Values Voter Summit: A ‘Patriot Pastor’ Looks the Devil in the Eye and Hires an Accountant

Rick Scarborough, who pioneered the “Patriot Pastor” machine in Texas, offered Values Voter Summit activists a sermon-like exhortation for pastors to get their churches more involved in politics. “I am convinced what is missing in the culture war is the involvement of pastors,” said Scarborough, who quit his church in 2002 to work as an activist full-time. According to Scarborough, “America is dying” because “the church is sleeping” during high-stakes political campaigns — specifically, he called attention to the upcoming referendum on a total abortion ban in South Dakota (where “the forces of hell have marched in with their millions of dollars”) and a referendum on stem-cell research in Missouri, where he has been holding rallies since July.

Scarborough warned of what he believes he is facing: ruthless corporations bent on destroying America for profit. “What drives the abortion industry, what drives the gambling industry, what drives the embryonic stem-cell industry is money. … They will kill you if they have to to maintain their trade of evil.”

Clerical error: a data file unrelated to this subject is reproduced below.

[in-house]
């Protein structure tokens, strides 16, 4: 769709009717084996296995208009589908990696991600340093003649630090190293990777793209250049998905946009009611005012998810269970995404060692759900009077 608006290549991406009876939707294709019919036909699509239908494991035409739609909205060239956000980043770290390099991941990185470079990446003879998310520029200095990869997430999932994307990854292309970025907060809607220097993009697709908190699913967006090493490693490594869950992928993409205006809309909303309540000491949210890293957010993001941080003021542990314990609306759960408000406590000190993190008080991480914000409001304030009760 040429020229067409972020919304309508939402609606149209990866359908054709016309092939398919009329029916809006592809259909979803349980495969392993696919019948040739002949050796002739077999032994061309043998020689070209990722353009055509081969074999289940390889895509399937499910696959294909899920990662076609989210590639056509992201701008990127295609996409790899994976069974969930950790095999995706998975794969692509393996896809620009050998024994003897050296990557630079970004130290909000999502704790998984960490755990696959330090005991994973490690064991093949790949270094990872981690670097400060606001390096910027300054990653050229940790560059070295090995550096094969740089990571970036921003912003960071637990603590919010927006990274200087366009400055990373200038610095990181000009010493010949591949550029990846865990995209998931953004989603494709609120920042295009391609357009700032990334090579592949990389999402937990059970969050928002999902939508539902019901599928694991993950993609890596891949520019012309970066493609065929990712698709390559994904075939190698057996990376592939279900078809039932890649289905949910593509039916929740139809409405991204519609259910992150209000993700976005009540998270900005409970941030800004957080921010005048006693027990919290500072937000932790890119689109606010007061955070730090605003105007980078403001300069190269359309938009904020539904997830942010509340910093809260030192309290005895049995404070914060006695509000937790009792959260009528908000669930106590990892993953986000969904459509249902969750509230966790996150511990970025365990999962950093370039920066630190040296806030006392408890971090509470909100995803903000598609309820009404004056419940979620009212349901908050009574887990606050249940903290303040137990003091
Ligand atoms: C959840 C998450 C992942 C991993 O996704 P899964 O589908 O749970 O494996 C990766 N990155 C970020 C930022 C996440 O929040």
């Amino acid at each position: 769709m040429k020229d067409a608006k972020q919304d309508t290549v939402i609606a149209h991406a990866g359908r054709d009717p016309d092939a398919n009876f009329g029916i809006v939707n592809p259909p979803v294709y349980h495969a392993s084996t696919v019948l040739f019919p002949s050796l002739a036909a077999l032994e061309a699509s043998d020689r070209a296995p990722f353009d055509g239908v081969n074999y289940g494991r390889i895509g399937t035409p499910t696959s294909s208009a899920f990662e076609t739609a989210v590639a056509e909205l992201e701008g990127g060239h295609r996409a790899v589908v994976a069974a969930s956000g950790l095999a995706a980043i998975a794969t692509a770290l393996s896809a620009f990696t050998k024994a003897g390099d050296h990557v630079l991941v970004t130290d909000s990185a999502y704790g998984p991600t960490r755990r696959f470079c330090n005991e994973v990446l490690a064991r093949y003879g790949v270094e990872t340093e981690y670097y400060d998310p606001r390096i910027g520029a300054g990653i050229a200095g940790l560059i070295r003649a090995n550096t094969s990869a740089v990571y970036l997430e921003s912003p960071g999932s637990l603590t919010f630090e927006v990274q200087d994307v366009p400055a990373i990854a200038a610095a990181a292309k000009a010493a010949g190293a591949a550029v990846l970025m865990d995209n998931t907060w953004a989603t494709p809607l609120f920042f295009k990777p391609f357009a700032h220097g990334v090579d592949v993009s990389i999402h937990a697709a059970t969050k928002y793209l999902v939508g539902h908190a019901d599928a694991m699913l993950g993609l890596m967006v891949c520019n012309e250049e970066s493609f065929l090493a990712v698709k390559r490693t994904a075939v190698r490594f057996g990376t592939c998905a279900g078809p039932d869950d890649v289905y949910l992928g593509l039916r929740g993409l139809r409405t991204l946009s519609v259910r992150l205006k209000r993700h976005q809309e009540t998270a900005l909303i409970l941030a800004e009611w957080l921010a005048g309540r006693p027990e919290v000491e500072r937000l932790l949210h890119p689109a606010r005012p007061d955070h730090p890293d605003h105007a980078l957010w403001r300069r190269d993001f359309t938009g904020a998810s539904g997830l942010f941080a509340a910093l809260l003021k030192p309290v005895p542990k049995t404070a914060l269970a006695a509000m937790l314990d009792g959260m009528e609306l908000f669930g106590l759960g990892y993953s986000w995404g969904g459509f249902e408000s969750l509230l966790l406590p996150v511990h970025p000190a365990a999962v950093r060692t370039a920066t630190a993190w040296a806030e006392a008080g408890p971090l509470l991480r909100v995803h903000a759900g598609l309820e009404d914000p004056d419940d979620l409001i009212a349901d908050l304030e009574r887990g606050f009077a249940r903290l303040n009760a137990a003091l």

Scarborough said that “The leading edge of the culture war is in Missouri and South Dakota,” and he warned that, even though “we’re living in the last days,” if “the people pull the lever and approve of abortion and approve of creating to kill, then we may have stepped over the line” with God.

He called on pastors to disregard concerns about political activists not being tax exempt, and said, referring to Rev. Barry Lynn of Americans United for Separation of Church and State, “God is looking for courageous men who will look the Devil in the eye and say, ‘Shoot me if you will, but I’m not going to stop!'”

And, echoing a previous fundraising pitch for his newly-formed political action group (a 501(c)4 non-profit classed to advocate for or against legislation), he said (somewhat melodramatically, given that the issue is whether donations are tax-deductible or not):

I’ll go to prison before I quit preaching about what I believe to be the moral issues of our day. If that means we have to burn our 501(c)3s, let’s burn ’em!